2002-03-07 / Community

Reports of bad driving by teenagers surge as STTOP picks up the pace

Acorn Staff Writer
By Michael Picarella


MICHAEL COONS/The Acorn  ROAD SAFETY-L.A. County Sheriff's Dep. Mike Woodard runs the Sheriff's Teen Traffic Offender Program for the Las Virgenes/Malibu area. When people see bad driving by teens, they can report it.MICHAEL COONS/The Acorn ROAD SAFETY-L.A. County Sheriff's Dep. Mike Woodard runs the Sheriff's Teen Traffic Offender Program for the Las Virgenes/Malibu area. When people see bad driving by teens, they can report it.

More and more residents have responded to STTOP (Sheriff’s Teen Traffic Offender Program) and the streets of Agoura Hills, Calabasas, Westlake Village and Hidden Hills are becoming safer as a result, according to a local peace officer.

After recent vehicle fatalities and word of mouth about STTOP, the L. A. County program’s coordinator Dep. Mike Woodard has gotten busier.

STTOP, administered by the sheriff’s department, hopes to correct reckless behavior and bad driving practices before they become vehicle fatalities. As people learn the hotline number, they‘ll be able to report young motorists who are driving immaturely to STTOP. Woodard will go out to the young driver’s home and speak with both the individual and parents to resolve the issue. Drivers won’t be issued tickets because they weren’t caught by a patrol officer.

Citizens are asked to report to STTOP reckless driving, speeding, racing or horseplay in a vehicle. One resident, Woodard said, reported a passenger trying to drive a car from another seat while the driver was doing something else.

"The public’s response to this program is the cause for it having such an impact on the teenagers," Woodard said. "It’s nothing I can do myself or something law enforcement can do on their own. It requires the public’s input. They’re our eyes out there on the street," he said.

Some parents have called the hotline and asked Woodard if he could talk with their child before their youngster begins driving. And some parents are fascinated by what Woodard has to say for their own benefit.

Many adults aren’t aware of the new restrictions for provisional instruction permits, driver licenses and/or the restrictions set for the first six months and second six months of having a driver’s license. They’ve also been interested in learning how strict they should be with their child’s driving privileges.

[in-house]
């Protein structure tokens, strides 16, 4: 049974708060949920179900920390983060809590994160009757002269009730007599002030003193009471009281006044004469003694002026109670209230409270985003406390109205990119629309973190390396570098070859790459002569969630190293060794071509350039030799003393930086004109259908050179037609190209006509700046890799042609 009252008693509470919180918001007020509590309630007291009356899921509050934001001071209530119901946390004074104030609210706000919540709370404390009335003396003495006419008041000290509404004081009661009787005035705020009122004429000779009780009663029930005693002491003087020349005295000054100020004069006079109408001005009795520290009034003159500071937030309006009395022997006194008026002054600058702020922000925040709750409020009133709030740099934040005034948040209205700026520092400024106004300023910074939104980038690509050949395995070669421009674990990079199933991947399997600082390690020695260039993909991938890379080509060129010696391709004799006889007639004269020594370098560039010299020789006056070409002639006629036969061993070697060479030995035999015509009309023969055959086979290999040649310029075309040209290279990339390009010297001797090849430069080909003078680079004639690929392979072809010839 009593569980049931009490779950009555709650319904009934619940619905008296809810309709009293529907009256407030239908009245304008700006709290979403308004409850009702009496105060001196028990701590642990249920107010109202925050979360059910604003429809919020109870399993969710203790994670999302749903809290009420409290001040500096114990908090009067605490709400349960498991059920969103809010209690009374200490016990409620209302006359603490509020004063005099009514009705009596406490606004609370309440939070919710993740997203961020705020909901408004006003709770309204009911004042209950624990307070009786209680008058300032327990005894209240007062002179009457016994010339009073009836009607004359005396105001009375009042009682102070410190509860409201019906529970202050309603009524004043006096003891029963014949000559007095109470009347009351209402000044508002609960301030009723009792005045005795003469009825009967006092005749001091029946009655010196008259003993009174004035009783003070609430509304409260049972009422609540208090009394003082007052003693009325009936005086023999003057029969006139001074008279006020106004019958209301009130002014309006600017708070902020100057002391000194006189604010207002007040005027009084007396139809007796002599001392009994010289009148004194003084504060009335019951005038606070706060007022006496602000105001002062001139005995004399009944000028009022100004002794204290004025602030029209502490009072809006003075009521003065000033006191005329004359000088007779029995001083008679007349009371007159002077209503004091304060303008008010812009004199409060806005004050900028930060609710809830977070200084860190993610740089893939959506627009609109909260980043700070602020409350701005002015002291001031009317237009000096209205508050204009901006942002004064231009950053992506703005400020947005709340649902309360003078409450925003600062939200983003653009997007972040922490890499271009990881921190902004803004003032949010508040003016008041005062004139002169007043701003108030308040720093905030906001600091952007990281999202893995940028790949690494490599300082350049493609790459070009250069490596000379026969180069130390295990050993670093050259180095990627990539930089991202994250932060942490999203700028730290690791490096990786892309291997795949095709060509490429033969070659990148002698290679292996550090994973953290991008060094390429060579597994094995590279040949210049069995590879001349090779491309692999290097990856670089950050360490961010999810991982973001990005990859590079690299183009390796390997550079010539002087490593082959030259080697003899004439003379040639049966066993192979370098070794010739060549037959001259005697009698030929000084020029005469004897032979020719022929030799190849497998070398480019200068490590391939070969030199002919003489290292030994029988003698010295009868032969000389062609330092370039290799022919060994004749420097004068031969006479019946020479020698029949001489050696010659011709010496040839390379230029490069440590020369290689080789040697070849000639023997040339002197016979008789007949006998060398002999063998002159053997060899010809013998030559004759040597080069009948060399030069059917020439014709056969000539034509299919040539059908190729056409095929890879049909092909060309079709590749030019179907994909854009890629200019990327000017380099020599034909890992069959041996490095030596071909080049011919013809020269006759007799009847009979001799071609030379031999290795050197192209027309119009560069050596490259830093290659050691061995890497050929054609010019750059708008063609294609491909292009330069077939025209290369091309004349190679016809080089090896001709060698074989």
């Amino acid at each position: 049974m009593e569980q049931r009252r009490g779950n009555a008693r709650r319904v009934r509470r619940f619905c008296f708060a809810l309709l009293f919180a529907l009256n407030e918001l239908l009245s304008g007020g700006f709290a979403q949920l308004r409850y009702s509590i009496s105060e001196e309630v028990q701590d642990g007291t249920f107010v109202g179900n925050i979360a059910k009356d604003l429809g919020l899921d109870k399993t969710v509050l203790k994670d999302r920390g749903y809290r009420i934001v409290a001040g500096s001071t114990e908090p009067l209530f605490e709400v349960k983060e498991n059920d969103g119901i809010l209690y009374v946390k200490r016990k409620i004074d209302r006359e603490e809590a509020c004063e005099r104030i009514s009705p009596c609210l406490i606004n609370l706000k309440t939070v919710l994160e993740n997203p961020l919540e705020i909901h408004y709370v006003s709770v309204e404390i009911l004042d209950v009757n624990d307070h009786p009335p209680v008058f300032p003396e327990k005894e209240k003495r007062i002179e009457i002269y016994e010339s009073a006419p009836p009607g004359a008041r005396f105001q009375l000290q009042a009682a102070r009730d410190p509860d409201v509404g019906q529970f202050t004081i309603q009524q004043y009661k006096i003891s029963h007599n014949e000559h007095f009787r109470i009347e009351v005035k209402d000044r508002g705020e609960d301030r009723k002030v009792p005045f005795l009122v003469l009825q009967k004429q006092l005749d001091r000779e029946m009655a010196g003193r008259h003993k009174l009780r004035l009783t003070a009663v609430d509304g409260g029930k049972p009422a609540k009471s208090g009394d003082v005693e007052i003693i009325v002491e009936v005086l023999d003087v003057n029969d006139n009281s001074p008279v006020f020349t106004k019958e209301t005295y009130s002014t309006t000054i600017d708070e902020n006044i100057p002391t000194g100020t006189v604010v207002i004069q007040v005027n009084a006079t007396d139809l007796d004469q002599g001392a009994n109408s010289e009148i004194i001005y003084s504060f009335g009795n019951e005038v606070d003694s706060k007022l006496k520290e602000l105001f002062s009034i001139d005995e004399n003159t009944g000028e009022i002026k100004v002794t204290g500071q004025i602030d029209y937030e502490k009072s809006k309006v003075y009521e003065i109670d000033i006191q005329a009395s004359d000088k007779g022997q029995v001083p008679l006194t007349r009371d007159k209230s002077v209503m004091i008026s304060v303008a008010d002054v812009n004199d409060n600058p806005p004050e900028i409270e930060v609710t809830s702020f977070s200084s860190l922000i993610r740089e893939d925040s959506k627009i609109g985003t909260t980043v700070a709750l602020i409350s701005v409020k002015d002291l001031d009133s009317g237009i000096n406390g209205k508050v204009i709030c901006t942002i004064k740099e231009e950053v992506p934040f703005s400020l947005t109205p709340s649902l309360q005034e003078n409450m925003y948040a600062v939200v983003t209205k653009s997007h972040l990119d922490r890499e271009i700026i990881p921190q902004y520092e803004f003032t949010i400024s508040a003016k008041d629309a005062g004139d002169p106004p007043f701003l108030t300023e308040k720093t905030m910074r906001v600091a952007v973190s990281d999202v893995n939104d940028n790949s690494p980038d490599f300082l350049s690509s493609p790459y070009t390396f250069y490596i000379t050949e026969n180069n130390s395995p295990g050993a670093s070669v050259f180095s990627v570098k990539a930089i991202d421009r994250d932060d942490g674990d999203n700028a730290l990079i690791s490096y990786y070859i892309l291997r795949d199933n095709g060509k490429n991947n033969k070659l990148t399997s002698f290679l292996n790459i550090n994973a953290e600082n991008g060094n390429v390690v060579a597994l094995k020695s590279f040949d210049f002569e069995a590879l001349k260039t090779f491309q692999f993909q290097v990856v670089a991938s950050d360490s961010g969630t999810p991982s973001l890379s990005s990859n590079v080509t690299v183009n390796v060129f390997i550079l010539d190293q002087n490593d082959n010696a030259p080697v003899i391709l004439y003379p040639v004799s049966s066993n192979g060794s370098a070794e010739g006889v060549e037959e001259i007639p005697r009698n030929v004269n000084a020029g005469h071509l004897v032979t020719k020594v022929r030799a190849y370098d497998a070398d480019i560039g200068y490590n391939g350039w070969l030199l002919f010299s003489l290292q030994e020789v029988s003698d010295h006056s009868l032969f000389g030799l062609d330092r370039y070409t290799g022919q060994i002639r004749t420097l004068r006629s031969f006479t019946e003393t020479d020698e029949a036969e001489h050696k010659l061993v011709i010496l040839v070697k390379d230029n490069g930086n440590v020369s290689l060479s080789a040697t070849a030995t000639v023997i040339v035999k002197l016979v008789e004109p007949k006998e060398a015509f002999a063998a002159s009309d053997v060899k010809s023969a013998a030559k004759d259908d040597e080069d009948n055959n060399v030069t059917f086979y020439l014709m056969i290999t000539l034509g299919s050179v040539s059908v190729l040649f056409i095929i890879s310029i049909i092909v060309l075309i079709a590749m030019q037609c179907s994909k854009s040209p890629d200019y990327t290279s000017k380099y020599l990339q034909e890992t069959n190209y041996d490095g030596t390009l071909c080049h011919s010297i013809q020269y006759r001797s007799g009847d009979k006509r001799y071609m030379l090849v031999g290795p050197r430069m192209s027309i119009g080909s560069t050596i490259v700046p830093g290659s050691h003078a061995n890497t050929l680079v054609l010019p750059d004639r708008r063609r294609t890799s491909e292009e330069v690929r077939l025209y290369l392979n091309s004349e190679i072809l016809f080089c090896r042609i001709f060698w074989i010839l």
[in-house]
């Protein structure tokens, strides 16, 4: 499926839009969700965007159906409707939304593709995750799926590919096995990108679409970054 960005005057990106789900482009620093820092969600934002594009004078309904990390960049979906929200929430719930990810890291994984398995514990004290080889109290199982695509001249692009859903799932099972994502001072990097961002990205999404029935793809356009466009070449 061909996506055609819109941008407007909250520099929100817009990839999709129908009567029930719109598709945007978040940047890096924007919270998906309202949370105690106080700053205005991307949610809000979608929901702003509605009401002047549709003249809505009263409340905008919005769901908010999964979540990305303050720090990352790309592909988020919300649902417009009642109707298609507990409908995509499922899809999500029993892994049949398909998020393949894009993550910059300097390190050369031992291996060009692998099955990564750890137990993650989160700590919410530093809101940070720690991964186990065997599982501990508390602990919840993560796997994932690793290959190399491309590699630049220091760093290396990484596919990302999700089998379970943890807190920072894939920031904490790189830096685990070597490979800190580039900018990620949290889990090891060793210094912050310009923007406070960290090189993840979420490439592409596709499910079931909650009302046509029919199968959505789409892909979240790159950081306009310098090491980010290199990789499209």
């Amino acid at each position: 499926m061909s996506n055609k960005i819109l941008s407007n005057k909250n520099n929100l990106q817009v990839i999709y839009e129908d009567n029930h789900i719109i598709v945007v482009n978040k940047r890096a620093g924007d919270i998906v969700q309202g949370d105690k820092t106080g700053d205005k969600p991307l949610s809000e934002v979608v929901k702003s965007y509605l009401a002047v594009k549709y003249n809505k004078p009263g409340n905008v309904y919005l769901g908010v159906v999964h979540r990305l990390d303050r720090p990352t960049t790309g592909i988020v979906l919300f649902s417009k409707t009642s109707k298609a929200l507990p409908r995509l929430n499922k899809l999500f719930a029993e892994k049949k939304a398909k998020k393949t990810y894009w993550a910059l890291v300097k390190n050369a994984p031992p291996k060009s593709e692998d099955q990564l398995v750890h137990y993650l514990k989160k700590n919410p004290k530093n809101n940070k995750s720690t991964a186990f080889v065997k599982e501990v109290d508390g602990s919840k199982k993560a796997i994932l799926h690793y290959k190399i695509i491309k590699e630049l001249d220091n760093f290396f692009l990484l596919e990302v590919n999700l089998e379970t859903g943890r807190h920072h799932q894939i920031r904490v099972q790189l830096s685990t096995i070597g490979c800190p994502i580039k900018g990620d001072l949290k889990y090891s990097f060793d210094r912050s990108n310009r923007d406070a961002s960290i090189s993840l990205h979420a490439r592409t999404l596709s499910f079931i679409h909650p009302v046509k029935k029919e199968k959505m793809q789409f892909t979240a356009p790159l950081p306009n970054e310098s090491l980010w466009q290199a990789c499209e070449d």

"It’s better to play it safe than to get a police car showing up at your door for the wrong reasons," Woodard said.

Many businesses are supporting STTOP. Woodard has made signs and flyers and has passed them out to store owners and managers in the area who are passing the word along.

Knowledge is the key, Woodard said. The more people who know about the program, the more effective it will be, he said.

Other cities have expressed an interest in the program and in January were given more information. Those municipalities include the cities of Ventura, Thousand Oaks, Simi Valley, Moorpark and Camarillo. The communities of Oak Park and Newbury Park have also shown interest, Woodard said. Ventura is already moving forward to adopt the program, he said.

STTOP still must be approved by the city council in Ventura, Woodard said, but calls he gets from outside his jurisdiction are forwarded to the Ventura County Sheriff’s Department.

No number has been established yet to serve Ventura County residents nor has additional literature been printed. But that information will be released as soon as it becomes available.

To report dangerous teen drivers or to request a visit from Woodard, call the toll free number, (877) 310-STOP (7867).

The hotline shouldn’t be used for emergencies, Woodard said. Calls to the hotline aren’t answered immediately. Urgent reports, such as drunk driving, should be reported to 911.


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